Beagle Channel in the Patagonia

Beagle Channel in the Patagonia

January 03, 2013


The Maya

The Maya were a pre Hispanic people who occupied a large area of Central America. Their civilization spread over the southern part of Mexico, Belize, Guatemala, El Salvador and Honduras, an area of about 150,000 square miles.

They were organized into many independent and loosely affiliated city-states that shared customs, dress, artistic production and architecture, and also had a common language.

The Maya Covilization. A Map of the Area.

Source: Kmusser, CC BY SA 3.0. by Wikipedia.

The Maya civilization was never an “empire”, that is, no one person ruled over the entire region. At different periods in their history, there were several strong rulers, but none of them ever conquered the others. 

The city-states traded with one another and also with other cultures of the area, and also warred with one another on occasion.

The history of the Maya has been divided into three distinct periods:

  • The Pre-Classic , from c. 2000 BC to AD 250;

  • The Classic period, from c.250 AD to c. 900Ad;

  • The Post-Classic period, from 900 AD to the arrival of the Spaniards. 

These people are noted for the only fully developed written language of the pre-Hispanic Americas. They also reached important levels in the development of art, architecture, mathematics and astronomical systems. Their knowledge of Mathematics and of Astronomy allowed them to create very accurate calendars, for which they are justly famous.

In actual fact, knowledge of writing and the calendar did not originate with the Maya, but their civilization was the one that fully developed them.

During the Classic period, their large scale urbanism and constructions reached a peak, accompanied by the recording of monumental inscriptions and a great intellectual and artistic flowering.

The most notable monuments are the stepped pyramids they built at their religious centers and the palaces for their rulers that accompanied these religious constructions.

El Castillo, one of the largest pyramids. 

Source: User Capital photographer CC BY SA 3.0. by Wikimedia Commons

Caracol urban setting at Belize. 

Source: Denis Jarvis, Canada, CC BY SA 2.0 by Flickr.

The population reached several millions during the Classic period, but towards the 9th century several of the more southern areas went into decline. This is known as the Classic Maya collapse, and has been attributed to deforestation combined with a prolonged drought, which caused an alteration of the available water supplies.

However, the more northern centers, notably those based on the Yucatan peninsula, survived for several centuries more. Indeed, the Maya survived the Spanish colonization period, and although they were decimated by the diseases brought to the Americas by the European invaders, still survive to this day. Much of the contemporary rural population of Yucatan is Maya by descent and also by primary language.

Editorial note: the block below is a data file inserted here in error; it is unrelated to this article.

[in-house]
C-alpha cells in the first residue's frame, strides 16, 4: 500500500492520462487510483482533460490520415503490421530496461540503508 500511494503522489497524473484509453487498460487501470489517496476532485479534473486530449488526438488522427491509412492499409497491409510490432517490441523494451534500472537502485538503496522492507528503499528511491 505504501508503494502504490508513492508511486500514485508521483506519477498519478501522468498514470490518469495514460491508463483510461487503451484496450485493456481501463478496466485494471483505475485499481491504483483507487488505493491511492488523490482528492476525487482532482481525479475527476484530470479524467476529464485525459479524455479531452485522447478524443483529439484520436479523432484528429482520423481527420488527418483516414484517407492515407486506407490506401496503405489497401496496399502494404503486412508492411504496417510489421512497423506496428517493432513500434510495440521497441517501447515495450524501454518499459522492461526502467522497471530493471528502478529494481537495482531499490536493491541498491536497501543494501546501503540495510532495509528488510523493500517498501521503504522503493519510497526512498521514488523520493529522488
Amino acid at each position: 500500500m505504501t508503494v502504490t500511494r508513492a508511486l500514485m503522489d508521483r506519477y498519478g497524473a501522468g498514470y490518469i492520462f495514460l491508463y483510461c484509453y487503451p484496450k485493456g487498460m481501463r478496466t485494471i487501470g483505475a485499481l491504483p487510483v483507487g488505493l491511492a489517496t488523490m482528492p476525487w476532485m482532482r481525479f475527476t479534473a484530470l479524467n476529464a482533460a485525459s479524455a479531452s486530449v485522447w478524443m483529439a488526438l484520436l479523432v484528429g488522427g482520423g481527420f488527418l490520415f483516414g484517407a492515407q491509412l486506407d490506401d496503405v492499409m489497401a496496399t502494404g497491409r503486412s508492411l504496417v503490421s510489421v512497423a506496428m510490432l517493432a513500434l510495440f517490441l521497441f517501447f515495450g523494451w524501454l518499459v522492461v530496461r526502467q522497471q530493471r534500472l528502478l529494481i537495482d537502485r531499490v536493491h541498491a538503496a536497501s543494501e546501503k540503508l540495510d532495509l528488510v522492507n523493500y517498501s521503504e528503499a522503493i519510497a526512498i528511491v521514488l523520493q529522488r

Another point of interest has developed in recent years, as new technology and satellite photography has brought about the detection of many ruins of the Maya constructions that up to now have been lost under the encroaching jungle.

And of course, the characteristics of the Maya calendars have made recent headlines due to the supposed “end-of-the-world” theories that have been derived from these very refined creations of this astonishing civilization.

A Maya Calendar 

 Source: Mathew G. Bisanz, CC BY SA 3.0 by Wikimedia Commons



La civilización Maya fue una cultura pre-Hispánica que se extendió en una gran área de Centro América. Esta área incluyó el sur de México, Belice, Guatemala, El Salvador y Honduras. 

Nunca fueron un “imperio” sino más bien una afiliación de ciudades-estado unidos por sus costumbres, ropaje, producción artística y arquitectura, además de contar con un idioma común.

Se distinguen tres períodos importantes en la historia de los mayas:

  • El período Pre-Clásico (c.2000 BC a Ad 250
  • El período Clásico, de c.250 AD hasta c. 900 AD
  • El período Post-Clásico, de 900 Ad hasta la llegada de los Españoles.

Fueron los únicos que desarrollaron la escritura en las Américas  antes de la llegada de los europeos. Además desarrollaron el arte, la arquitectura, la matemática y los sistemas astronómicos. Sus cálculos matemáticos y astronómicos les permitieron crear calendarios muy exactos, que los han hecho famosos.

Son famosos también por su desarrollo urbanístico  y sus construcciones a gran escala. Sus monumentos más notables son sus grandes pirámides.

Durante el período Clásico, contaban con millones de habitantes, pero hacia el siglo noveno empezaron a decaer. Esto se conoce como el Colapso Clásico Maya. Sin embargo, en la península de Yucatán sobrevivieron por varios siglos más de tal forma que gran parte de la actual comunidad rural de Yucatán es maya y habla el lenguaje Maya.

En años recientes, la tecnología de las fotos satelitales ha permitido detectar numerosas ruinas mayas bajo la espesa selva del lugar.

Y por supuesto, las características especiales de  los calendarios maya han dado lugar a las últimas noticias destacadas sobre “el-fin-del-mundo”, teorías que han sido derivadas de las refinadas creaciones de esta asombrosa civilización.

More about the Maya in future post.      Más sobre los maya en un próximo post.



Words that go together!  * Have a drink - * Do the washing up - * Make trouble - * Take a seat – * Break a record



Expresiones de uso frecuente: * Como un libro abierto - * De tal palo tal astilla - * El mundo es un pañuelo - * Hablar por los codos

How is your level of comprehension?          ¿Cómo está su nivel de comprensión?

© 2012  joanveronica  (Joan Robertson)

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